THE LONG ROAD HOME

13 Mar
Just another shitty day in Paradise

Just another shitty day in Paradise

 

Yeah, I know this post is late. That’s becoming an ongoing theme, isn’t it? Well, I am retired and I run on Baja time, which mostly entails, “Manana”. Why do something today, when there’s no rush and tomorrow is soon enough? Besides, the days all flow into one another and I’m always amazed at how quickly they pass. That’s the biggest reason why my posts are always late from here. I suddenly realize that I haven’t written for a while and when I check the calendar a month or more has gone by.

 

Truth be told, I didn’t really want to write this particular post because it’s the last one from the beach. Yep, it’s that time of year again, when those of us who have a life somewhere else, start to prepare for heading North.

 

The Rattlesnake Beach community started to break up last week with the first 2 campers leaving but the trickle is about to become a rush. By the 16th of March there will be only 5 of us regulars left here and Richard and I will be hitting the road by the 22nd at the latest.

 

Bougainvilla in full bloom! It's Spring in Baja

Bougainvilla in full bloom! It’s Spring in Baja

The big push comes from Semana Santos, or Saints Week, the week of celebration before Easter Sunday, when all the locals who can, move out to the beach and take over every square foot of available camping space. A few of the regulars have friends in the local communities who come every year and camp with them. They apparently enjoy the excitement of having a small city descend upon them for a week!

 

Richard and I feel that since we basically have the use of the beach for 6 months, the least we can do is get off it and let the locals enjoy it without having to share it with a bunch of Anglos. We also camp at the far north end of the beach where the launch ramp is and it gets incredibly busy and noisy during Semana Santos. After 6 months of peace and quiet the last thing we want to take away with us is the stress of absolute chaos, loud noise, music, Skidoos, Pangas, cars, trucks, kids, dogs and people and garbage everywhere!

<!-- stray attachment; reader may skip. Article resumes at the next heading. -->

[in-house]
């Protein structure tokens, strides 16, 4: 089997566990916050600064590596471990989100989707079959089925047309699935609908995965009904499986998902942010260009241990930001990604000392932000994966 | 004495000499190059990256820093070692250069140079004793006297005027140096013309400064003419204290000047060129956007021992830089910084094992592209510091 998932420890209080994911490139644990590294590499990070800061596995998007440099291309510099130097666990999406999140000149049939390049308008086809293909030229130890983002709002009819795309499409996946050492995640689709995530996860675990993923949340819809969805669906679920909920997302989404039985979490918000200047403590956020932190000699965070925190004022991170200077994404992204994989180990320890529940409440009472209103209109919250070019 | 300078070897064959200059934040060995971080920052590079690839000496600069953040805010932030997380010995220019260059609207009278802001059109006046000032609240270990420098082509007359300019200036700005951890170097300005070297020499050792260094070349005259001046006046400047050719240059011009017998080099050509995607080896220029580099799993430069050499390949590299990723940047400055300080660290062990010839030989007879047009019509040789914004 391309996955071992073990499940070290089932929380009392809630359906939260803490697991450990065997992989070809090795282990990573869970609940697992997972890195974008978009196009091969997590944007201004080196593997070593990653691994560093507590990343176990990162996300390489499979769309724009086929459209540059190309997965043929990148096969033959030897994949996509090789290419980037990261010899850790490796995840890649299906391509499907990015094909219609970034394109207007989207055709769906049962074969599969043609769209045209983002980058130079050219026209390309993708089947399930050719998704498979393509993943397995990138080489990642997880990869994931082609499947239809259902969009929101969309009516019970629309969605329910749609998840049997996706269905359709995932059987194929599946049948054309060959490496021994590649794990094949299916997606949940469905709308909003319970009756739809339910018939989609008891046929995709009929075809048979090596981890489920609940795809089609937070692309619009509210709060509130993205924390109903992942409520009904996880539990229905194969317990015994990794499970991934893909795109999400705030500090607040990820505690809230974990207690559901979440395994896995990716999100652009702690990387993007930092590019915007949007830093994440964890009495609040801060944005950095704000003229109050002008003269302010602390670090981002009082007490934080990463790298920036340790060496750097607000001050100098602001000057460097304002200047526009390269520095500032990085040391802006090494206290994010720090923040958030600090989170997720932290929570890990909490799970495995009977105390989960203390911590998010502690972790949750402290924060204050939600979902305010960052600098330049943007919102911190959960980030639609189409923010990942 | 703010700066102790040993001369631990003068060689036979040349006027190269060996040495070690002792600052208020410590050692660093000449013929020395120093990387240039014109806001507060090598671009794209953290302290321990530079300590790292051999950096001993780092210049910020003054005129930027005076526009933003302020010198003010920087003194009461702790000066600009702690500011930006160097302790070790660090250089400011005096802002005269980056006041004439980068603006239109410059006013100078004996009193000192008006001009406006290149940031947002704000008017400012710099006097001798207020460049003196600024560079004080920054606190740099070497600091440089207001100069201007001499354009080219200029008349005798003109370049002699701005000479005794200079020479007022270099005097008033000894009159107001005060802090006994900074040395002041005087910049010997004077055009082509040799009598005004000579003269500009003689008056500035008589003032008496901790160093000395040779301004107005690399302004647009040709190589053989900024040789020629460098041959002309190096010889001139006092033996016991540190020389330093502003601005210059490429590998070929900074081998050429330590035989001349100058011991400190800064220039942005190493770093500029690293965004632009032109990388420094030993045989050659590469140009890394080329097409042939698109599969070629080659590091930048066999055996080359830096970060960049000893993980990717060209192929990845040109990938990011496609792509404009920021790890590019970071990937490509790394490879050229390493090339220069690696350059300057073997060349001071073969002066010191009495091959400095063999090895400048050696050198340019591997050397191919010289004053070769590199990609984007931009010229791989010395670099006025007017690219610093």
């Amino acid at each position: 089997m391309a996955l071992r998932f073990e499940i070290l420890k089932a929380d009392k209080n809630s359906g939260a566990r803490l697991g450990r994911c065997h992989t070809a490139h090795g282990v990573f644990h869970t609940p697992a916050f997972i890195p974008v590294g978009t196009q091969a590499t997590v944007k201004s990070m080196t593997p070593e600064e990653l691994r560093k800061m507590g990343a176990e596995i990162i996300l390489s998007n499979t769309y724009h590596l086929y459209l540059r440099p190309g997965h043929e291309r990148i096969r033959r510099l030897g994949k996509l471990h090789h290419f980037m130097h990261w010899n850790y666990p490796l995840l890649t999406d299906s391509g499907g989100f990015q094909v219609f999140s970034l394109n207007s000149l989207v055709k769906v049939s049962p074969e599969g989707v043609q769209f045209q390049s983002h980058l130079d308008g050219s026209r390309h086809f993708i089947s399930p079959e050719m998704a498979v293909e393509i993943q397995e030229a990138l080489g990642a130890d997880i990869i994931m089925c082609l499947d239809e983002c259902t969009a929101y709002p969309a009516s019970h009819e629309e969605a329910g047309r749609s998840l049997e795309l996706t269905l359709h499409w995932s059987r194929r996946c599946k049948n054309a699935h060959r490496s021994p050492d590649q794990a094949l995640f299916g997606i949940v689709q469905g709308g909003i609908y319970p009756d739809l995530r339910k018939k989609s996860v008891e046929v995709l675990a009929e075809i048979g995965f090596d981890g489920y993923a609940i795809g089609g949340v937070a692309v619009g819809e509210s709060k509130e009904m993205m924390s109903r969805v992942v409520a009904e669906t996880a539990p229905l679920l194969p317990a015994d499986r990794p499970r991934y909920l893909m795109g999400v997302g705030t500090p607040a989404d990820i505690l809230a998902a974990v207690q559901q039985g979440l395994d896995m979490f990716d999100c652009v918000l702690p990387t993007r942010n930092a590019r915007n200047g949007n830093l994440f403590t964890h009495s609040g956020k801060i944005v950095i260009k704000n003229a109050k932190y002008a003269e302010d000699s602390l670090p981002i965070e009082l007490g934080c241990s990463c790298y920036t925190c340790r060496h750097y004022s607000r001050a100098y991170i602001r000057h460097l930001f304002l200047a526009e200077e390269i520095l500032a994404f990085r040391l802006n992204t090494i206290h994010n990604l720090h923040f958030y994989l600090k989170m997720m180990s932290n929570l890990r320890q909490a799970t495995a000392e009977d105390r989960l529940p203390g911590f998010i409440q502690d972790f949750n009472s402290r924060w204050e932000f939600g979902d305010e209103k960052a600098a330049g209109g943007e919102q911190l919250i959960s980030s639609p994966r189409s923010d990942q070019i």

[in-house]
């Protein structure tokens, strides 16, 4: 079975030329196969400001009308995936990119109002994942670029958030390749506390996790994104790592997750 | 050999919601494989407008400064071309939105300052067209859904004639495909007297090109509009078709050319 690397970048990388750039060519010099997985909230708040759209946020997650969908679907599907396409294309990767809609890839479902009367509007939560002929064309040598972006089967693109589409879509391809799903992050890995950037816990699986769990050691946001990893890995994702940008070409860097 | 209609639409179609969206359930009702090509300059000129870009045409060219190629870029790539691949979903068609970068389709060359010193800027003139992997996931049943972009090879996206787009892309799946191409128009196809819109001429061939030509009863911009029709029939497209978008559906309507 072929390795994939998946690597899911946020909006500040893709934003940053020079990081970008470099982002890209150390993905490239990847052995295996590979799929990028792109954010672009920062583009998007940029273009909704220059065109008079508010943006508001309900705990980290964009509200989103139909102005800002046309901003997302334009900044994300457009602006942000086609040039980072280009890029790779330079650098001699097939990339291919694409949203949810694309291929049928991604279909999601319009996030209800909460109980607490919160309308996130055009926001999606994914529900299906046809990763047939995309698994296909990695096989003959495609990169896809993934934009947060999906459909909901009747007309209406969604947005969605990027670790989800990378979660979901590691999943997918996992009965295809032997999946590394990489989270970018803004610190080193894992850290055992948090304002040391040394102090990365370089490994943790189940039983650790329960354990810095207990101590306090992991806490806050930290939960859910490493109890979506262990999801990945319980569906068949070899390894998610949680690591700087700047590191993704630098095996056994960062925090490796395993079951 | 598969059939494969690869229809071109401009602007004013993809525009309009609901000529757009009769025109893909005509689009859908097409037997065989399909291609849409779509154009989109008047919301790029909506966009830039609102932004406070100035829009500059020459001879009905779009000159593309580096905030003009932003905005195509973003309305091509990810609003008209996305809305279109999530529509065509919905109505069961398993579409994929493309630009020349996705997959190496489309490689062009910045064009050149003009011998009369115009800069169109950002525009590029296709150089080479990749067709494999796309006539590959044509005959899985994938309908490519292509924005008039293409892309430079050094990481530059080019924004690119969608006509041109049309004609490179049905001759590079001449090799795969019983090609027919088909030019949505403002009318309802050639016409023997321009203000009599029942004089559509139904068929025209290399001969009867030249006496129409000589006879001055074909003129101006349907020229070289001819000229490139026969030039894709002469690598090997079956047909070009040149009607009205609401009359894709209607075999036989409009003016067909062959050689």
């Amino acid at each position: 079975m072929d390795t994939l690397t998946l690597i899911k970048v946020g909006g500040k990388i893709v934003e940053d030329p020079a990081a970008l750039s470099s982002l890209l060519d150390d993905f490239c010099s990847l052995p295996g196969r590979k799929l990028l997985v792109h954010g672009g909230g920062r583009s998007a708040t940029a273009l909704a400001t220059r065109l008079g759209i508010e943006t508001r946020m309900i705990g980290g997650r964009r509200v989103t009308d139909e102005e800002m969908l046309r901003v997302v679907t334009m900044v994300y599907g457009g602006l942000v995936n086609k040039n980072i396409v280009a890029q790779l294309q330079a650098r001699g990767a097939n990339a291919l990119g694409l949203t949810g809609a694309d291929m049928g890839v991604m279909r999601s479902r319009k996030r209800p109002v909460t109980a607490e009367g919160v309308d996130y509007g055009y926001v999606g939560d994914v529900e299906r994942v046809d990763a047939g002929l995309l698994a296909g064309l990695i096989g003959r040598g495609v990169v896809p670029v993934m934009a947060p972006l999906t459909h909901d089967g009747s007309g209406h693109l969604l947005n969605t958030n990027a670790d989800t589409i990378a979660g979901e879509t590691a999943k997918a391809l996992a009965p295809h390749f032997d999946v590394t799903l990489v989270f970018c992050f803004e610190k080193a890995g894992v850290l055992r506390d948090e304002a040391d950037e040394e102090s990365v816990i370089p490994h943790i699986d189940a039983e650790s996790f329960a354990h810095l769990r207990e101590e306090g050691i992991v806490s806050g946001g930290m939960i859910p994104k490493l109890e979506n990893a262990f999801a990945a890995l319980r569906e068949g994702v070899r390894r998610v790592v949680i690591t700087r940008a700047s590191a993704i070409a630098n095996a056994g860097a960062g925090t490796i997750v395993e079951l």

So we’re already in prep mode, deciding what to take, what to leave, packing up stuff we aren’t using, unpacking it again when we realize we are still using it, trying not to purchase too much food so it will all be used up when we leave, rushing to the store when we realize we don’t have enough for dinner and saying goodbye daily to friends we won’t see for another 6 months. It evokes a kind of sadness; since we know that next year will not be an exact repeat of this year. Some folks will return, some won’t. There’s one thing in life we’ve all learned to accept and it’s that change is constant.

 

Stand up John playing around the fire

Stand up John playing around the fire

It’s not all sad because at the same time excitement is building about getting home and seeing our kids and their families again. There’s nothing to give you that kick in the butt to get moving like having one of your Grandkids ask when Grandma and Grandpa are going to be getting home. There is always some trepidation however, since we all know that the weather will not be the warm 85F that it is here.

 

We won’t be rushing home this year like we did last spring! Grummy will be put to bed properly and tucked in for a long summer sleep. Then we’ll meander our way home in Rosie taking our time and visiting ruins and parks in Arizona and New Mexico, as well as the ranch of friends we spend the winter with. We were supposed to go last year but, well, fate intervened. Plus, just because we leave here in March doesn’t mean we want to get home in March. We like to wait long enough for Spring to have have sprung. At least that’s the plan so far…